Vernon Kay hosted an all-star panel for this RTS Futures event, where top presenters revealed how they made their big breaks.
The all-star panel assembled for the final RTS Futures event of the year on how to present telly were forced to relive their small screen debuts. While embarrassing for the professionals, the clips simultaneously gave hope to the audience of would-be presenters.
"No one starts off being bloody brilliant - it's a learning curve," said event and ITV's All Star Family Fortunes host Vernon Kay.
Presenter of The Great British Bake Off Sue Perkins watched herself perform a shambolic song and dance routine from 1997 with comedy partner Mel Giedroyc and Kylie Minogue on Channel 4 chatshow Light Lunch. ITV News at Ten anchor Charlene White witnessed her small-scale debut, an ITV News Meridian report from 2001 on a pilates course in a church hall.
"They're all really sh*t," admitted Anna Richardson, after viewing a clip from her early presenting gig on ITV sex education show Love Bites. "Don't kid yourself that just because you do a bit of vlogging or [filming] your own little packages that you're really good. It really does take quite a few years to become good as a presenter."
C4 Paralympics presenter Alex Brooker got off lightly, with the RTS futures audience viewing his creditable audition tape for the broadcaster. "There's no hiding when you're learning because you're learning on the telly," he said. At the Paralympics opening ceremony, Brooker had to interview Prime Minister David Cameron. "I was sick in the toilet before," he recalled.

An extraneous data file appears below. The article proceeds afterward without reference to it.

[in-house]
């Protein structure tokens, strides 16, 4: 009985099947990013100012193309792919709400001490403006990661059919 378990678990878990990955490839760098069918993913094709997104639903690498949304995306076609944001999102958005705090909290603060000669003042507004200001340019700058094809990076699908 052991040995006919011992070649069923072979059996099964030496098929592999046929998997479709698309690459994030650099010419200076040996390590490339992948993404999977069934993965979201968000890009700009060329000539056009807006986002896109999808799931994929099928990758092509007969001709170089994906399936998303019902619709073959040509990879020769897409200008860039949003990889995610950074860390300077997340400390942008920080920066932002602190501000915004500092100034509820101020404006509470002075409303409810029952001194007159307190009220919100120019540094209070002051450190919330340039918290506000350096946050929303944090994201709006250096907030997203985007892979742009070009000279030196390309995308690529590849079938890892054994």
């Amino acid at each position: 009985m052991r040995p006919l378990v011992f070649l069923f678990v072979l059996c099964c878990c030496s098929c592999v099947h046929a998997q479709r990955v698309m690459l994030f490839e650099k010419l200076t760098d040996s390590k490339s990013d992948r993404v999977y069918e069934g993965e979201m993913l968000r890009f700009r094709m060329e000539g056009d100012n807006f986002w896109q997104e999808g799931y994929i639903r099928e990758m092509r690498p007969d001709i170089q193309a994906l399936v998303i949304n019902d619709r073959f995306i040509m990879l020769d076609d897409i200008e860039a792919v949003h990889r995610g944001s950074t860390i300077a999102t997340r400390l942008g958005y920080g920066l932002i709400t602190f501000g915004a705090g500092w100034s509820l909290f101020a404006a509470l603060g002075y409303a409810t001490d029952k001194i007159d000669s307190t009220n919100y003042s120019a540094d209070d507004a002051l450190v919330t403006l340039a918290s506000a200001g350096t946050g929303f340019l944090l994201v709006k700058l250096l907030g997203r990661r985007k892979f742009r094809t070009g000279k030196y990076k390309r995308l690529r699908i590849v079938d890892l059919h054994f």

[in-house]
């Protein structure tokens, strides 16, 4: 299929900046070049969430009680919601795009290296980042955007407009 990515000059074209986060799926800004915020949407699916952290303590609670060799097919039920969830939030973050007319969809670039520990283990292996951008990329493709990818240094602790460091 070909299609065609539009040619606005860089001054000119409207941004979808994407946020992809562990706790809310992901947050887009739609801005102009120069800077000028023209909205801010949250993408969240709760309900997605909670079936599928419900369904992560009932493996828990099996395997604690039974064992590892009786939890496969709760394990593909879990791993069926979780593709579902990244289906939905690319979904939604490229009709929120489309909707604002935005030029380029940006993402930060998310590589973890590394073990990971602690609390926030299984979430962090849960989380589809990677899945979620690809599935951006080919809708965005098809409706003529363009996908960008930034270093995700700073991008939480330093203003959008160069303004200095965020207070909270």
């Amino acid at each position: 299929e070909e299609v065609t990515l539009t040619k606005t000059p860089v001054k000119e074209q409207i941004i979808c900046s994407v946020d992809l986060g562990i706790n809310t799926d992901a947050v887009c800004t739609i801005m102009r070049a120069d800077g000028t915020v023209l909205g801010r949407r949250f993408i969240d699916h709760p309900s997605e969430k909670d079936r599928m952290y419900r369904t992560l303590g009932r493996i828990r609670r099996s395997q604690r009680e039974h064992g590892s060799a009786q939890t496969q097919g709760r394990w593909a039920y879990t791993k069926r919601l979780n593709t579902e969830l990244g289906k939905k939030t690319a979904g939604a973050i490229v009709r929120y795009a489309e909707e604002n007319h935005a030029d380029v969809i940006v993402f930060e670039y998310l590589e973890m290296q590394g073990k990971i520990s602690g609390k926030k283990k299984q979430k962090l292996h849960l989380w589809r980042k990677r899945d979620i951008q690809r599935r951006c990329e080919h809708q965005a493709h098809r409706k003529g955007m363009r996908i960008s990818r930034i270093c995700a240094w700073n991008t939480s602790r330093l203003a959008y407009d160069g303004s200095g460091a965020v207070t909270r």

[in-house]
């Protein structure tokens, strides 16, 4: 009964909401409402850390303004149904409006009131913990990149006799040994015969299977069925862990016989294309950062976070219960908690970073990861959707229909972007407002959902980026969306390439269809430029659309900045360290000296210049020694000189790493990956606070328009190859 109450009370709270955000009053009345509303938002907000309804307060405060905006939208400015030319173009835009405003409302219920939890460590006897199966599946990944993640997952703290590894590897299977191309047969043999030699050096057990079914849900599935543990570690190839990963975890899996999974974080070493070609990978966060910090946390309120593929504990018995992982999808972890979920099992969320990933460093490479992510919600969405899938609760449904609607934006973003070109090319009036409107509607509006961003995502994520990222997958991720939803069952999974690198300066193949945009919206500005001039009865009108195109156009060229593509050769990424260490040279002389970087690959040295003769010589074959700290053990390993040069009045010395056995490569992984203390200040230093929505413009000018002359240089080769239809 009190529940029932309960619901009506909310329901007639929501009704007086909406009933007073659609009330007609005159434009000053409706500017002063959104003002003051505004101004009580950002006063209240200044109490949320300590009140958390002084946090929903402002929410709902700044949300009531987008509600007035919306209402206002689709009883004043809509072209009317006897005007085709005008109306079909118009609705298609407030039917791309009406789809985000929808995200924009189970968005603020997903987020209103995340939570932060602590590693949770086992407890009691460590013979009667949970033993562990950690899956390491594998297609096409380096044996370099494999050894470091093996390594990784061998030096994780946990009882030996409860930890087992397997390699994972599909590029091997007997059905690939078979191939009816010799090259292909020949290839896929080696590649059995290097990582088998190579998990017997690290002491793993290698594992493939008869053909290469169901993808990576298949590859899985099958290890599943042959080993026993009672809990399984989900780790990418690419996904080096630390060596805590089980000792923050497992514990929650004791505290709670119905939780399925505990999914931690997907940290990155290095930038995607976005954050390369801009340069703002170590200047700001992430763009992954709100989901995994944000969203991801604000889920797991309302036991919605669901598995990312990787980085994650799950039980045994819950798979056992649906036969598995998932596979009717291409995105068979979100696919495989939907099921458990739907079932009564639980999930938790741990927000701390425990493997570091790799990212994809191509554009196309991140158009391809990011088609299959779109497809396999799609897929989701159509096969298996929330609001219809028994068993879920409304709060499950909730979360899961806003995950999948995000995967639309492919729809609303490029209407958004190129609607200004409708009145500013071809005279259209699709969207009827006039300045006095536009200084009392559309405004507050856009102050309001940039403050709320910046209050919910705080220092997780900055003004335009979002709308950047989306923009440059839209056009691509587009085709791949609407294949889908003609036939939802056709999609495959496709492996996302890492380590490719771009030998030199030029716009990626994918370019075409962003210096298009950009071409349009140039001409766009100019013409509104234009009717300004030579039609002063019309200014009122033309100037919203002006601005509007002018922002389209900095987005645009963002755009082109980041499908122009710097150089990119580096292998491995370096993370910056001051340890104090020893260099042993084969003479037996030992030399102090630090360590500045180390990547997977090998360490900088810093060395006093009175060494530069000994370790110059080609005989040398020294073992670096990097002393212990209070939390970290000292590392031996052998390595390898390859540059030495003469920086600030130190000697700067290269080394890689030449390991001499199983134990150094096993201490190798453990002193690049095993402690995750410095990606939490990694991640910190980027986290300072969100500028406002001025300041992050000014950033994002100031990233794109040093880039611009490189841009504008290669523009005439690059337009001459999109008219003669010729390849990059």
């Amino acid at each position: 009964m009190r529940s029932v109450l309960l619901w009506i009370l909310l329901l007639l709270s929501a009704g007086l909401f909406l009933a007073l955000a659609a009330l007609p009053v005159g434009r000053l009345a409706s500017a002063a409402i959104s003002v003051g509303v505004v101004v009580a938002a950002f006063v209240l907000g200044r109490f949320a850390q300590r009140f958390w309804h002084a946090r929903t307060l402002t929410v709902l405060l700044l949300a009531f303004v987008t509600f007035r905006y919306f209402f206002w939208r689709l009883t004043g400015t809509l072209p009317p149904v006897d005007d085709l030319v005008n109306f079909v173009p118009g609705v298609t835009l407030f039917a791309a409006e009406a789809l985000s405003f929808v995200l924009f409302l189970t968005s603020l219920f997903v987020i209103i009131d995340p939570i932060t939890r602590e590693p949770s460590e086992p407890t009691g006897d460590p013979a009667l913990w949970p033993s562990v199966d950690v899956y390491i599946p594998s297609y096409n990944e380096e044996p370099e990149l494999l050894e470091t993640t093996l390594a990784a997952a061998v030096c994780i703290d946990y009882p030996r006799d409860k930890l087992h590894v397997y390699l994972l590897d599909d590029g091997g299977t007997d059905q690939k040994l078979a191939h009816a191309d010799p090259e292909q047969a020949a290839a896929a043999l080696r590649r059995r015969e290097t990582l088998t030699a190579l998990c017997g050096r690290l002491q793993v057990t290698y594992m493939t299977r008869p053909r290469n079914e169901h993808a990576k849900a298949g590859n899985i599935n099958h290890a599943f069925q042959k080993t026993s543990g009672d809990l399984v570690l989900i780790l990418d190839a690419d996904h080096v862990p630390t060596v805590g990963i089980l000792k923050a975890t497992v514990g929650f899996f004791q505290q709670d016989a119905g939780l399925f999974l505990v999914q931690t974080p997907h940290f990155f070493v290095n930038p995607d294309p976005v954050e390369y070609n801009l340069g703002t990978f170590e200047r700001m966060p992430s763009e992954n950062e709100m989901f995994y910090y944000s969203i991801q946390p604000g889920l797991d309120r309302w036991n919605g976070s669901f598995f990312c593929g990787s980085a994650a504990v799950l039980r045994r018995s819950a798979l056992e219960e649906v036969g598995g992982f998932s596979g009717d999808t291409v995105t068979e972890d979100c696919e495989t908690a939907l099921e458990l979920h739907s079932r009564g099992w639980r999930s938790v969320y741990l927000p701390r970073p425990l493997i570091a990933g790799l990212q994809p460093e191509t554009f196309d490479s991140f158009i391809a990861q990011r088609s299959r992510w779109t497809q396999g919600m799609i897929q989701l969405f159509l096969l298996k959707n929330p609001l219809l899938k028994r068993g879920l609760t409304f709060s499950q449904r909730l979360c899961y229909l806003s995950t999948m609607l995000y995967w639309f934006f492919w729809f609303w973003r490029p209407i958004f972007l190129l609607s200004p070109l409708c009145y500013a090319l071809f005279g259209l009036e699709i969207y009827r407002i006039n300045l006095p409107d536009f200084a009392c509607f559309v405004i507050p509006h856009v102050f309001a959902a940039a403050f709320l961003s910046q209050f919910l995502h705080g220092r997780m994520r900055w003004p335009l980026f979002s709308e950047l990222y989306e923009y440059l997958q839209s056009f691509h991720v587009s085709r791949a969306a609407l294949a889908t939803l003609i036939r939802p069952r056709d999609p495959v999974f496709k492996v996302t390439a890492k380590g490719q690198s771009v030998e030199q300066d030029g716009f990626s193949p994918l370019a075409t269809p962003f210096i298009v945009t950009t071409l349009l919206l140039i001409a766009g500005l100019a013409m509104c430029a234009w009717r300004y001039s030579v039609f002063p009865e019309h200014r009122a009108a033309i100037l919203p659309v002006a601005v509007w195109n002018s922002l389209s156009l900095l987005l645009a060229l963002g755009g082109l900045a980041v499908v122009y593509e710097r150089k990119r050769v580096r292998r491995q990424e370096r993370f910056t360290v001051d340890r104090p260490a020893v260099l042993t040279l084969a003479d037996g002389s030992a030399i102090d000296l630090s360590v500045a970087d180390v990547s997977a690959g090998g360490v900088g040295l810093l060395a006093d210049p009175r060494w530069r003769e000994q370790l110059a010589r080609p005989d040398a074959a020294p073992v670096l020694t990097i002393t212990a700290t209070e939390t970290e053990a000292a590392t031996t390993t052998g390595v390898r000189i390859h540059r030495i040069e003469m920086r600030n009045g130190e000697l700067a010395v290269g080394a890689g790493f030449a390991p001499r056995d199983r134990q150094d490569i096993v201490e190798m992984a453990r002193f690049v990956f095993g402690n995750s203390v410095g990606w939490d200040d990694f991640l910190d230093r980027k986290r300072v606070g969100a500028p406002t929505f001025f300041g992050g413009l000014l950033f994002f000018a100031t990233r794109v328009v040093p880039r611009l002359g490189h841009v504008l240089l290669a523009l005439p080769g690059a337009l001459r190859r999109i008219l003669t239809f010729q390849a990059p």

Holly Pye, Head of Television at talent agency James Grant, argued that it was harder for today's young presenters to learn their trade. Many current primetime presenters had cut their teeth on children's or youth programmes, which are now far less common on the main channels "You've got to learn the skills and learn them somewhere where you are allowed to mess up," she said.
"There's a lot of talk about YouTube being the new way but it's not that easy to make the transition [to TV]," added Pye. "Getting into production and finding ways [to present] through that has probably been more successful."
"You have to understand how telly works. I obsessively watch news programmes," added White.
"Write and put on a show," suggested Perkins, who wrote and performed comedy with Giedroyc for many years before breaking into TV . "Edinburgh [festival] is an amazing place to get seen if you have anything of a comedic bent, or you write sketches of if you have a point of view on the world that would make great stand up."
"You must understand the medium. You can either do that through writing, performing, being involved in production or journalism. If anyone here wants to be on television to be famous, to get girls or to be rich, you're never going to be on television."
The RTS Futures event, "I made it ... on screen", was held at the Hallam Conference Centre in central London on 9 December. It was produced by Anna Richardson, James Longman and Rebecca Templar. A full report will appear in the next issue of Television.
Report by Matthew Bell
Films by Rebecca Stewart